15 Sep 2009:
Interior Launches Council
to Monitor and Tackle Climate Change
The U.S. Interior Department has formed a council to monitor the impacts of climate change
and to suggest regional strategies for dealing with it, the Obama administration’s first coordinated plan to confront what Interior Secretary Ken Salazar called the “signature issues of the 21st century.” Salazar will coordinate monitoring and response by “regional climate change response centers” among Interior’s eight bureaus nationwide, which will in turn work with local groups and other federal agencies. Among other steps, Salazar said, the council will investigate ways to sequester carbon by storing it underground and by absorbing it through forests and rangelands. The Interior Department manages 20 percent of the nation’s land mass and almost 1.7 billion acres of submerged land on the Outer Continental Shelf. A recent U.S. government report concluded that the effects of climate change are already being felt nationwide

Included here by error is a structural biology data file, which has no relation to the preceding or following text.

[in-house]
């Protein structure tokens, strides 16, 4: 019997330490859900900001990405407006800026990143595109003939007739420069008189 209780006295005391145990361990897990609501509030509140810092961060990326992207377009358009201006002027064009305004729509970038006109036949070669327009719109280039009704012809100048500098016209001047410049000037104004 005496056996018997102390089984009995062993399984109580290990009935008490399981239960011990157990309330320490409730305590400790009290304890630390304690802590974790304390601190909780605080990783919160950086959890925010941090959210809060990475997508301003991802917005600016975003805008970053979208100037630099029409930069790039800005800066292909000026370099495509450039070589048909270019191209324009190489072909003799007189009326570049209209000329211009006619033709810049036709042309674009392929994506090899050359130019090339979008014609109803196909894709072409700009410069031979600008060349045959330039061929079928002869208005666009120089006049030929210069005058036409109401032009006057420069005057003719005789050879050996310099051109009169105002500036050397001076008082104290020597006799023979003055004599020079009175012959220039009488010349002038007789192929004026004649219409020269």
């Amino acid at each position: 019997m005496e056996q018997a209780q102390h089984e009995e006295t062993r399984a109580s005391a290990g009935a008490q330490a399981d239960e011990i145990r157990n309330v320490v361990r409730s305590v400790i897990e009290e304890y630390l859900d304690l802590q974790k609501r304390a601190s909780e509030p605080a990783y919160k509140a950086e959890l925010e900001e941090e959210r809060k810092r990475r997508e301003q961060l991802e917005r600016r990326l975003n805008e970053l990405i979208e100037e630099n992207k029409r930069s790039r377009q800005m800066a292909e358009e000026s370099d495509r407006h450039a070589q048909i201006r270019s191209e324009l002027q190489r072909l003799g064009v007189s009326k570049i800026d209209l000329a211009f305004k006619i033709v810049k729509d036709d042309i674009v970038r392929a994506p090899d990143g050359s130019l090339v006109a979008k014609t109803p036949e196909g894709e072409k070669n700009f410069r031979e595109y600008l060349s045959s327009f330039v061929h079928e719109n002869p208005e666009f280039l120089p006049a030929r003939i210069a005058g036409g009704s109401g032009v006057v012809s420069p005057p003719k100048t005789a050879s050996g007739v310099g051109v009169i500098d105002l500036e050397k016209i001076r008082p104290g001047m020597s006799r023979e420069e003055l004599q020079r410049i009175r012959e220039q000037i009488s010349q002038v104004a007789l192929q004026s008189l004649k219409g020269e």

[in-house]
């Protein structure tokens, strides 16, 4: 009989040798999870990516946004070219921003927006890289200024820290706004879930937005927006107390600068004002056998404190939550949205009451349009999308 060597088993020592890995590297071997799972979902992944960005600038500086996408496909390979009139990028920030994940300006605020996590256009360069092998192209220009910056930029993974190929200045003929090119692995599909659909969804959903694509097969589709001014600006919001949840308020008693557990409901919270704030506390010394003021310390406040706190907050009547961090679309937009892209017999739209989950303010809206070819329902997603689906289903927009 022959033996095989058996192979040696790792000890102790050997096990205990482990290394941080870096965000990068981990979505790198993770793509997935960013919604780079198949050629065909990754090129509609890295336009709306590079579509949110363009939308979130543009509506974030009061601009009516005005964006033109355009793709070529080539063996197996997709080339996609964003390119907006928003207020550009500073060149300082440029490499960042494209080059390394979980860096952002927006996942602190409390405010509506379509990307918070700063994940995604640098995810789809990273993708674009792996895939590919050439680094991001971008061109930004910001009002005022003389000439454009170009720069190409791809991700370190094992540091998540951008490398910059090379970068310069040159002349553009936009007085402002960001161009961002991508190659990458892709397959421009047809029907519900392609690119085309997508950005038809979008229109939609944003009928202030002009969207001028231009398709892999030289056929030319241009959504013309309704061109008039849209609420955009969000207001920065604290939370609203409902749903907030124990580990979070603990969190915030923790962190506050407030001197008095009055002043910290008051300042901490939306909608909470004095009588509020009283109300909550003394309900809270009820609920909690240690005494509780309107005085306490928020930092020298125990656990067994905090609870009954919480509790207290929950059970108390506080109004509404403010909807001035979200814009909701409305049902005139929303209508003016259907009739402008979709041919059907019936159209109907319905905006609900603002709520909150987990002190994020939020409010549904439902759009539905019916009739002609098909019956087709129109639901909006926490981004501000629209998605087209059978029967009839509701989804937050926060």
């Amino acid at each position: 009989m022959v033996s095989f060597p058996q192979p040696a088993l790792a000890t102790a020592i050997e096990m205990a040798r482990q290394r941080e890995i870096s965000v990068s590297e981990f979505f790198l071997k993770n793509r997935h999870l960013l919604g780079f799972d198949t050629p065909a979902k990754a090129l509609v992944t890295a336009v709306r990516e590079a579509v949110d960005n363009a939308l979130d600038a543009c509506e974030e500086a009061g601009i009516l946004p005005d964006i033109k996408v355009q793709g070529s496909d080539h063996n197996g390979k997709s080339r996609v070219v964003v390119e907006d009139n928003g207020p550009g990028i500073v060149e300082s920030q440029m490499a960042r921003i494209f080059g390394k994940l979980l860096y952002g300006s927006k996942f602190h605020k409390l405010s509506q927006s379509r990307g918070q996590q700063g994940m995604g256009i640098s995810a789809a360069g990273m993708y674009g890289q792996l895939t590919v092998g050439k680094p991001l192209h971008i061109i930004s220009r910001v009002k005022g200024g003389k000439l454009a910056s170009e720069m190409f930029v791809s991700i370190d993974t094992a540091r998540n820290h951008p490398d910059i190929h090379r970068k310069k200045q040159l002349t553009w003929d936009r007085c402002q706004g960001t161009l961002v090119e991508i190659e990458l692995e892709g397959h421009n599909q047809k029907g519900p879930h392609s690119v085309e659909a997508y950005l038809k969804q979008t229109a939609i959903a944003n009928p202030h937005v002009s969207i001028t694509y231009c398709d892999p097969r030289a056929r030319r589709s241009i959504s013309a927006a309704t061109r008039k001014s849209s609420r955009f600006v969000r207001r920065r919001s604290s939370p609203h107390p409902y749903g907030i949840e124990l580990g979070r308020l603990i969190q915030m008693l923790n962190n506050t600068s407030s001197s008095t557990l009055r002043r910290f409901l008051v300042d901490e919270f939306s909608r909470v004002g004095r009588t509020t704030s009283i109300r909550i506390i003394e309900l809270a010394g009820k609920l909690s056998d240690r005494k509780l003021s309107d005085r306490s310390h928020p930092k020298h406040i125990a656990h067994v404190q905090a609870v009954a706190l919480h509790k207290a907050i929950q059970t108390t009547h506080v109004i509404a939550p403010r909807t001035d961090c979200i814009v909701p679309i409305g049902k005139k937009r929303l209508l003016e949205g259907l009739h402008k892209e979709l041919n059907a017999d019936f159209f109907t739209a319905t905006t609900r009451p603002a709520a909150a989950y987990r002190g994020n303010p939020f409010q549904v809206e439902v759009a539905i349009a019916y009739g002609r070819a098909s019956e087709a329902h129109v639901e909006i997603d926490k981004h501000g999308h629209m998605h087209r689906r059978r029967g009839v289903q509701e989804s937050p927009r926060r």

and outlined the ways in which climate is expected to change in various regions of the country.
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Photographer Robert Wintner documents the exquisite beauty and biodiversity of Cuba’s coral reefs, which are largely intact thanks to stifled coastal development in the communist nation. View the gallery.
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The Warriors of Qiugang
, a Yale Environment 360
video, chronicles a Chinese village’s fight against a polluting chemical plant. It was nominated for a 2011 Academy Award for Best Documentary Short.
Watch the video.
Top Image: aerial view of Iceland
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A three-part series Tainted Harvest
looks at the soil pollution crisis in China, the threat it poses to the food supply, and the complexity of any cleanup. Read the series.